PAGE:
Category Archives: Library Highlights

Library Highlights: Sexuality and the Law

Intersexuality and the law

Intersexuality and the Law

Julie Greenberg

KF478.5 .G74 2012

From the Publisher: In Intersexuality and the Law, Julie A. Greenberg examines the role that legal institutions can play in protecting the rights of people with an intersex condition. She also explores the relationship between the intersex movement and other social justice movements that have effectively utilized legal strategies to challenge similar discriminatory practices. She discusses the feasibility of forming effective alliances and developing mutually beneficial legal arguments with feminists, LGBT organizations, and disability rights advocates to eradicate the discrimination suffered by these marginalized groups.

Loving v Virginia

Loving V. Virginia in a Post-Racial World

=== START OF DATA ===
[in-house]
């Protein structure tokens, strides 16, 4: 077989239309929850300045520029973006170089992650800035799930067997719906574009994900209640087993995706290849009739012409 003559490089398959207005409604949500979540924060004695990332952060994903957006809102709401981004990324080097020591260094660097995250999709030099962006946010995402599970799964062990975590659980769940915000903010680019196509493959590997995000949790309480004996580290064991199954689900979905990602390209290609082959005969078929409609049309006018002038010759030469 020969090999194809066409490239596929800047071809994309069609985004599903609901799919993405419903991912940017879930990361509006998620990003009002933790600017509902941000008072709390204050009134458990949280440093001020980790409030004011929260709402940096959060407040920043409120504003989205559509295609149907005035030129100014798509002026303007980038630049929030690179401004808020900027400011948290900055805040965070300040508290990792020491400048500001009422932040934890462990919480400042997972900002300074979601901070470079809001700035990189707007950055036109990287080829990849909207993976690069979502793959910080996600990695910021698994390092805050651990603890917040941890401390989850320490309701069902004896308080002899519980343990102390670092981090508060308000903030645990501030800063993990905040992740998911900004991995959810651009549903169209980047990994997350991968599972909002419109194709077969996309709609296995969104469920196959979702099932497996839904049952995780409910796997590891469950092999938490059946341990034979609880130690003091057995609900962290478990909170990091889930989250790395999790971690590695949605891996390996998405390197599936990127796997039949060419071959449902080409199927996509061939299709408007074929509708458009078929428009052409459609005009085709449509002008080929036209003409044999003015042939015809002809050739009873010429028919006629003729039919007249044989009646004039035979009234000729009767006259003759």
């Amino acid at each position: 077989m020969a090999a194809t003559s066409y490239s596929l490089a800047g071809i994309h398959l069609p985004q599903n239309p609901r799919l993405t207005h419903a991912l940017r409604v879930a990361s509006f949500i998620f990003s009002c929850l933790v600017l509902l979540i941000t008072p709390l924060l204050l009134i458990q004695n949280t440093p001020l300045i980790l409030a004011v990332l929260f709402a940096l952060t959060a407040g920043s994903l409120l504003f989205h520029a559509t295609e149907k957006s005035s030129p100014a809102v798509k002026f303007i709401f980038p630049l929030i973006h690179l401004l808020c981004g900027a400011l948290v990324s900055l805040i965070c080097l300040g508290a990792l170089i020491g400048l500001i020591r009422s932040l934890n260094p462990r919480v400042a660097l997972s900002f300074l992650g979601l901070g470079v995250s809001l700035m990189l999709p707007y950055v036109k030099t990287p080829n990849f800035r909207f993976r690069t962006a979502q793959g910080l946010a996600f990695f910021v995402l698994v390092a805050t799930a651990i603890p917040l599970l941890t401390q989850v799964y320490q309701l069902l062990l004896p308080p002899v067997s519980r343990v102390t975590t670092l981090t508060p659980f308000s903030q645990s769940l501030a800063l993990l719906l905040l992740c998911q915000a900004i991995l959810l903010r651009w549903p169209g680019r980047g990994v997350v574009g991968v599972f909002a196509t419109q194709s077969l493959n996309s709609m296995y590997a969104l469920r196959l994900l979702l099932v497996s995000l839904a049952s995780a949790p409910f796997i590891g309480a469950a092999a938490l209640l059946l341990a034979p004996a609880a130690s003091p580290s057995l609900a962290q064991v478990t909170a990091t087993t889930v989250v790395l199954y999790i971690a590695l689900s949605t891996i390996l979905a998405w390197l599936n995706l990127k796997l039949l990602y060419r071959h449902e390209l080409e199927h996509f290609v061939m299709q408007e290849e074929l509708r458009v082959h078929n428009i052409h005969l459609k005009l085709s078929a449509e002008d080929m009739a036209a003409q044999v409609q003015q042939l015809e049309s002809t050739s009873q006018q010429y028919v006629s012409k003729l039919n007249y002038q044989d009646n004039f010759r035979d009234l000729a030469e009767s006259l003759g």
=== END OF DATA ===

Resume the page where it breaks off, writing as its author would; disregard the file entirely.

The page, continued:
Kevin Noble Maillard

KF517 .L68 2012

From the Publisher: In 1967, the U.S. Supreme Court ruled that laws prohibiting interracial marriage were unconstitutional in Loving vs. Virginia. Although this case promotes marital freedom and racial equality, there are still significant legal and social barriers to the free formation of intimate relationships. Marriage continues to be the sole measure of commitment, mixed relationships continue to be rare, and same-sex marriage is only legal in 6 out of 50 states. Most discussion of Loving celebrates the symbolic dismantling of marital discrimination. This book, however, takes a more critical approach to ask how Loving has influenced the “loving” of America. How far have we come since then, and what effect did the case have on individual lives?

Geography of Love

The Geography of Love: Same-Sex Marriage & Relationship Recognition in America (the Story in Maps)

Peter Nicolas

KF539 .N52 2011

From the Publisher: There is no question that the most prominent gay rights issue in the United States today is the right to marry. Yet accurate, objective information about same-sex marriage and relationship recognition in the United States is difficult to come by. In this book, Seattle-based authors Peter Nicolas & Mike Strong combine their respective training in law and geography to depict the history and current state of marriage and relationship recognition rights for same-sex couples in the United States in words…and in maps.